Awarding Cushing the honor “Man of the Year” was a significant milestone for Boston Catholic-Jewish relations. Meanwhile, nationally, a young charismatic politician, a Boston Catholic, made headlines across America. The presidential election of 1960 heralded a new beginning for American Catholics because John Fitzgerald Kennedy was the first Catholic President and it also signified the rise of minorities in the political mainstream. A largely symbolic figure, Kennedy’s presidency began the removal of barriers against Catholics, African-Americans, Jews, women, youth and other ethnic groups.8 He won by only 112,000 votes, less than .2 percent of the nearly 69 million votes cast. The Jewish vote was crucial in his victory; the election was so close that Kennedy would not have been elected without Jews.9 Despite his victory, his campaign proved that even in 1960, a time when many Americans respected religious pluralism, bigotry and religious intolerance persisted.10
Kennedy’s religion played a major factor in the campaign. Although Kennedy attended prestigious and predominately Protestant schools including Choate and Harvard, many Americans feared his Catholic roots and what they called a “Papist dominated presidency.” Unlike Catholic presidential hopeful Al Smith in the 1928 election, Kennedy understood the significance of anti-Catholic attacks.11 Convinced the religious issue could not be buried, he brought it out in the open as much as possible. During a congressional hearing in 1947 on federal aid to parochial schools, Kennedy stated, “There is an old saying in Boston that we get our religion from Rome and our politics at home, and that is the way most Catholics feel about it.”12
Not all the talk sprang from bigotry; many who expressed doubts or asked questions merely tried to reconcile their view of Catholicism’s authoritarian stance with America’s constitutional separation of church and state. On 12 September 1960 Kennedy delivered a famous address in Houston, Texas before a televised meeting of the Greater Houston Ministerial Association. He expressed his belief in the absolute separation of church and state and full religious liberty for all Americans:
I believe in an America that is officially neither Catholic, Protestant, nor Jewish – where no public official either requests or accepts instruction on public policy from the Pope, the National Council of Churches, or any other ecclesiastical source – where no religious body seeks to impose its will directly or indirectly upon the general populace or the public acts of its officials – and where religious liberty is so indivisible that an act against one church is treated as an act against all.13
Ironically, as Kennedy attempted to keep his religion out of the election, he brought liberal Christians and Jews together. The same day he presented his speech in Houston, one hundred Protestant, Catholic and Jewish leaders issued a “Statement on Religious Liberty in Relation to the 1960 National Campaign.”14 It echoed a similar belief that religion should not play a role in the presidential campaign. Earlier that year, the National Conference of Christians and Jews released statements by Catholic, Protestant and Jewish leaders requesting fairness in the election.15 The rise of a religious coalition devoted to Kennedy characterized the beginning of an era that emphasized greater interreligious harmony. Changes initiated within the national leadership would soon percolate down to the city level.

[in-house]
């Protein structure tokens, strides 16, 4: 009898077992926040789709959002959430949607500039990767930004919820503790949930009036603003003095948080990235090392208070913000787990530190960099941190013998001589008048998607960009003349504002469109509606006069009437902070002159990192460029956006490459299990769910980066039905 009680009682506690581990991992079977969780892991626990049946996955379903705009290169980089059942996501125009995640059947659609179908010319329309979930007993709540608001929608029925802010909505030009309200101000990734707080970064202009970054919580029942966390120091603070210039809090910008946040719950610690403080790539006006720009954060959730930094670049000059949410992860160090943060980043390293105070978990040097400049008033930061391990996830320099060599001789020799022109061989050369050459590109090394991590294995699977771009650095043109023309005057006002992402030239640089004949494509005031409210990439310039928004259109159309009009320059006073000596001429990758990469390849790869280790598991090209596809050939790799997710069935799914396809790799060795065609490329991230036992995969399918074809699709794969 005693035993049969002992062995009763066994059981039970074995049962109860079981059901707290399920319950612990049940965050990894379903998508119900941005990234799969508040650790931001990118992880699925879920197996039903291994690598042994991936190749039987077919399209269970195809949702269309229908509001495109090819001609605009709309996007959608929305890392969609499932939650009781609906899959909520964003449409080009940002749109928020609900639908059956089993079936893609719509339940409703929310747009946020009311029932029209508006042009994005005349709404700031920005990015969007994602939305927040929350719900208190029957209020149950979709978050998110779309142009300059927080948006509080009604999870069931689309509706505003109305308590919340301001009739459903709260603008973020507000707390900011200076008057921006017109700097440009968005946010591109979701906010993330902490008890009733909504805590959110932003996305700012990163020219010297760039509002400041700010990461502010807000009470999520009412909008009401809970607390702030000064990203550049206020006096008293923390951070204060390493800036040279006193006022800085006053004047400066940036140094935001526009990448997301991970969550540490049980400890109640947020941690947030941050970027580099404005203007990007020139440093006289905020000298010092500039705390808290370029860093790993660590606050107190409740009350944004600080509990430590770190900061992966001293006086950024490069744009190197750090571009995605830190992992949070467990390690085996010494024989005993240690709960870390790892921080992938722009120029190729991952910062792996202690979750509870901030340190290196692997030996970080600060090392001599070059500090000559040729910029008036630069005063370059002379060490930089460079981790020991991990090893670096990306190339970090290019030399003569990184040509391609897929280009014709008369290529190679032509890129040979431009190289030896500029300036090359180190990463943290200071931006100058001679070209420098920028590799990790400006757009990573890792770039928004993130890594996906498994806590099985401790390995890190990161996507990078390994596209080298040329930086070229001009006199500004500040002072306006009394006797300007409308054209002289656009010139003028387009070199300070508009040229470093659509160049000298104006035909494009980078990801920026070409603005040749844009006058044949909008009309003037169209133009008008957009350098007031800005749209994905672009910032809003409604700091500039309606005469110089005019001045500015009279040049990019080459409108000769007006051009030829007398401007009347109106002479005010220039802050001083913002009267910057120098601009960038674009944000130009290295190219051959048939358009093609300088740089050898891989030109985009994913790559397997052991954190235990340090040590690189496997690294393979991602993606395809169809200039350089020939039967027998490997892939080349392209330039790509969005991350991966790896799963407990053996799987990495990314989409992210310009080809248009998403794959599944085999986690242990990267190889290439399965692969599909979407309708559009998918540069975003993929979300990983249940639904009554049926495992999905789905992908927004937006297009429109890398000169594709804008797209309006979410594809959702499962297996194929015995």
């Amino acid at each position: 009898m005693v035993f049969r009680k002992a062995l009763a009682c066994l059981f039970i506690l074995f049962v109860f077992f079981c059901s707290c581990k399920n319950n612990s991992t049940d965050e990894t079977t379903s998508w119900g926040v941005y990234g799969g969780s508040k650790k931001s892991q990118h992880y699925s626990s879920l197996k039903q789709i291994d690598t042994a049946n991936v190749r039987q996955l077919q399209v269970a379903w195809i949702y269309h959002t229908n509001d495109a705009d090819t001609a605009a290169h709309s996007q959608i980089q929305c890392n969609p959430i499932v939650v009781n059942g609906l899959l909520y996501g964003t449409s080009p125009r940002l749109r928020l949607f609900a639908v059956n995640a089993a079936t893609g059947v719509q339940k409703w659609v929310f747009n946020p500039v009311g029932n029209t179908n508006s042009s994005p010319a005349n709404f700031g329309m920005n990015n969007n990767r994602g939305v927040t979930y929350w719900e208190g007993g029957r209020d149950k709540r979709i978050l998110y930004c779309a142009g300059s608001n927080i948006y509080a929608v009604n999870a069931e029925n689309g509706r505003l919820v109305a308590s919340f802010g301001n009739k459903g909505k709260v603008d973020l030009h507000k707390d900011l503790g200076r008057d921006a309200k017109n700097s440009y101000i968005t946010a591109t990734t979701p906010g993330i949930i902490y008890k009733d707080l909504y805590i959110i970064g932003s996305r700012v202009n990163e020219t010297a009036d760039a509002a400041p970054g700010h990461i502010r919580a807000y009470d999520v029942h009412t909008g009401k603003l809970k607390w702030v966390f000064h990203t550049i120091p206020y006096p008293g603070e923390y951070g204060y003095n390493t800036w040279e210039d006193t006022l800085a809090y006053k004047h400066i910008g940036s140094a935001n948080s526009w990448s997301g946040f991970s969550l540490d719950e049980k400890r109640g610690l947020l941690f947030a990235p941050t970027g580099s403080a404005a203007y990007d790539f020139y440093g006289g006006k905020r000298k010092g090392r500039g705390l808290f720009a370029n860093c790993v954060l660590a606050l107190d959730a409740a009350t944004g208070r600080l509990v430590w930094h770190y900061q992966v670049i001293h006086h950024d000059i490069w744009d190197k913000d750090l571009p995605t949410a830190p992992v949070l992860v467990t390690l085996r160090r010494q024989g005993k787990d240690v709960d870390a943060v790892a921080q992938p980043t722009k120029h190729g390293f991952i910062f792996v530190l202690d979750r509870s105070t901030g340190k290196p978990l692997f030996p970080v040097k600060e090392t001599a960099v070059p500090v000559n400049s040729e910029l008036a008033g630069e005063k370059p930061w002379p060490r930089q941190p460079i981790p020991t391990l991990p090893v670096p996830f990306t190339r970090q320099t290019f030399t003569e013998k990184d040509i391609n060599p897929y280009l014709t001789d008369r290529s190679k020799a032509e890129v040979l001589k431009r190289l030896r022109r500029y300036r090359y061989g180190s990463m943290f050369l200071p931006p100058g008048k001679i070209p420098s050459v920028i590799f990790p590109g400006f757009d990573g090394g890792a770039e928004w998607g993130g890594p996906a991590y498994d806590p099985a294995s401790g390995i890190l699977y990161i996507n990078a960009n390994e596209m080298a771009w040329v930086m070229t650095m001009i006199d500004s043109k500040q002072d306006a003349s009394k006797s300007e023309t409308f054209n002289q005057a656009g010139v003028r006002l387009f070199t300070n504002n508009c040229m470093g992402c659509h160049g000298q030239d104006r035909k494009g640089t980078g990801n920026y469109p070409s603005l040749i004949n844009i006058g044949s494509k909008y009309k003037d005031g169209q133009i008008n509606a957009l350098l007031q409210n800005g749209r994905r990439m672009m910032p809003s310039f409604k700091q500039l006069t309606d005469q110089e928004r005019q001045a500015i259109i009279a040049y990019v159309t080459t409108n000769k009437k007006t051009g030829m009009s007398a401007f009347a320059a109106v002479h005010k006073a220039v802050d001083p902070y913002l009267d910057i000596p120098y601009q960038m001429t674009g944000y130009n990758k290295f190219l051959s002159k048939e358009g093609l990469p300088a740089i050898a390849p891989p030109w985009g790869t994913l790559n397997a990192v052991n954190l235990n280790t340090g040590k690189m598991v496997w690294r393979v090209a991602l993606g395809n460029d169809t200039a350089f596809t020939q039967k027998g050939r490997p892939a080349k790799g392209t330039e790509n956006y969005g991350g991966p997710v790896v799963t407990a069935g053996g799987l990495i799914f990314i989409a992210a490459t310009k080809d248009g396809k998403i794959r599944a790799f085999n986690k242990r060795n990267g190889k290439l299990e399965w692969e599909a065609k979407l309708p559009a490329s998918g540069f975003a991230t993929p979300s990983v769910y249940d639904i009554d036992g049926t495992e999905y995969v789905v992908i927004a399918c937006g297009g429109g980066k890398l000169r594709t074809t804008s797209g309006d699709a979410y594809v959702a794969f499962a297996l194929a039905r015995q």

While Jewish leaders united with Kennedy-supporting clerics of the Catholic and Protestant faiths, many Jewish lay individuals similarly supported his candidacy. Kennedy’s support among Jews and African-Americans was astonishing, particularly because Kennedy’s father was alleged to have been antisemitic and indifferent to Hitler. Samplings from New York City, Chicago and Los Angeles revealed that John F. Kennedy received about eighty-two percent of the Jewish vote. Kennedy attained a higher percentage vote from Jews and African-Americans than Catholics and more Protestants voted for him than his Catholic and Jewish supporters combined.16 What explains the widespread Jewish support for Kennedy? First, Jews in America tended to vote for liberal candidates and had been part of the Democratic coalition since 1928.17 Jews also were impressed by the way Kennedy handled the issue of his religion during the campaign. He did not apologize for being Catholic, and by doing so, virtually removed the religious issues for Jews in American politics.18 Even more compelling, Kennedy’s qualifications and firm stance on church-state separation convinced and reassured Jews. They agreed with his generally liberal views on national and international affairs.
Once elected, Kennedy continued to play a decisive role in national Catholic-Jewish relations. The appointment of two Jews to serve in his Cabinet, Arthur Goldberg at Health and Abraham Ribicoff at Health, Education and Welfare, was significant because this marked the first time in American history that two Jews served in the Cabinet.19 Kennedy’s presidency especially heightened awareness of religious issues in his hometown. Cardinal Cushing’s relationship with John F. Kennedy brought the significance of America’s first Catholic president a little closer to Boston. Over the years, Cardinal Cushing became closely associated with the Kennedy family and formed an especially close tie with the President.20 His relationship with President Kennedy was another symbol of the changing era; both men dedicated themselves to eradicating barriers imposed on minorities and religious groups. For example, during Kennedy’s short time in office, he inaugurated the Peace Corps, the Test Ban Treaty, civil rights legislation, the Alliance for Progress and Food for Peace.21 Kennedy also played an important role in the Boston Catholic-Jewish relationship because, in the words of Lawrence H. Fuchs, Kennedy was